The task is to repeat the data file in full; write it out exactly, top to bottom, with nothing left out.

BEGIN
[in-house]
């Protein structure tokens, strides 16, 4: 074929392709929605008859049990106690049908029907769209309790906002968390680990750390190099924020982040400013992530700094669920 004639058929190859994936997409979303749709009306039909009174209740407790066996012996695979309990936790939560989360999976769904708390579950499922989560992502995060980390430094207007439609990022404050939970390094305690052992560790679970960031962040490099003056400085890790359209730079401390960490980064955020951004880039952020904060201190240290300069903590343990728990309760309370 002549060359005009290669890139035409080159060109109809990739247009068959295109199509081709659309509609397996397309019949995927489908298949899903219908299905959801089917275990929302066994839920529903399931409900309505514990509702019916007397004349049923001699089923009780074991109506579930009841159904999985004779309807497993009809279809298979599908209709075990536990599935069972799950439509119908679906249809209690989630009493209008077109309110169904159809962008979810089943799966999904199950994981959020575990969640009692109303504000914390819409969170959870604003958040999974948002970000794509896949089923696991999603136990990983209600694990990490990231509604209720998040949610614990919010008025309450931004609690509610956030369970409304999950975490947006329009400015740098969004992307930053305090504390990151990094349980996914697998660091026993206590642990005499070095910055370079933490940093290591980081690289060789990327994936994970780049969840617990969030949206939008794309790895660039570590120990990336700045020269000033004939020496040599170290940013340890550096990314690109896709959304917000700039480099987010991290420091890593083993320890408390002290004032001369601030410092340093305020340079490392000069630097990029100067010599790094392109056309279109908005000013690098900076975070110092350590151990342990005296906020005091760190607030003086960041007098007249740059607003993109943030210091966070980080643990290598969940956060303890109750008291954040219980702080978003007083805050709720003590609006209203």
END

[in-house]
């Protein structure tokens, strides 16, 4: 074929392709929605008859049990106690049908029907769209309790906002968390680990750390190099924020982040400013992530700094669920 004639058929190859994936997409979303749709009306039909009174209740407790066996012996695979309990936790939560989360999976769904708390579950499922989560992502995060980390430094207007439609990022404050939970390094305690052992560790679970960031962040490099003056400085890790359209730079401390960490980064955020951004880039952020904060201190240290300069903590343990728990309760309370 002549060359005009290669890139035409080159060109109809990739247009068959295109199509081709659309509609397996397309019949995927489908298949899903219908299905959801089917275990929302066994839920529903399931409900309505514990509702019916007397004349049923001699089923009780074991109506579930009841159904999985004779309807497993009809279809298979599908209709075990536990599935069972799950439509119908679906249809209690989630009493209008077109309110169904159809962008979810089943799966999904199950994981959020575990969640009692109303504000914390819409969170959870604003958040999974948002970000794509896949089923696991999603136990990983209600694990990490990231509604209720998040949610614990919010008025309450931004609690509610956030369970409304999950975490947006329009400015740098969004992307930053305090504390990151990094349980996914697998660091026993206590642990005499070095910055370079933490940093290591980081690289060789990327994936994970780049969840617990969030949206939008794309790895660039570590120990990336700045020269000033004939020496040599170290940013340890550096990314690109896709959304917000700039480099987010991290420091890593083993320890408390002290004032001369601030410092340093305020340079490392000069630097990029100067010599790094392109056309279109908005000013690098900076975070110092350590151990342990005296906020005091760190607030003086960041007098007249740059607003993109943030210091966070980080643990290598969940956060303890109750008291954040219980702080978003007083805050709720003590609006209203």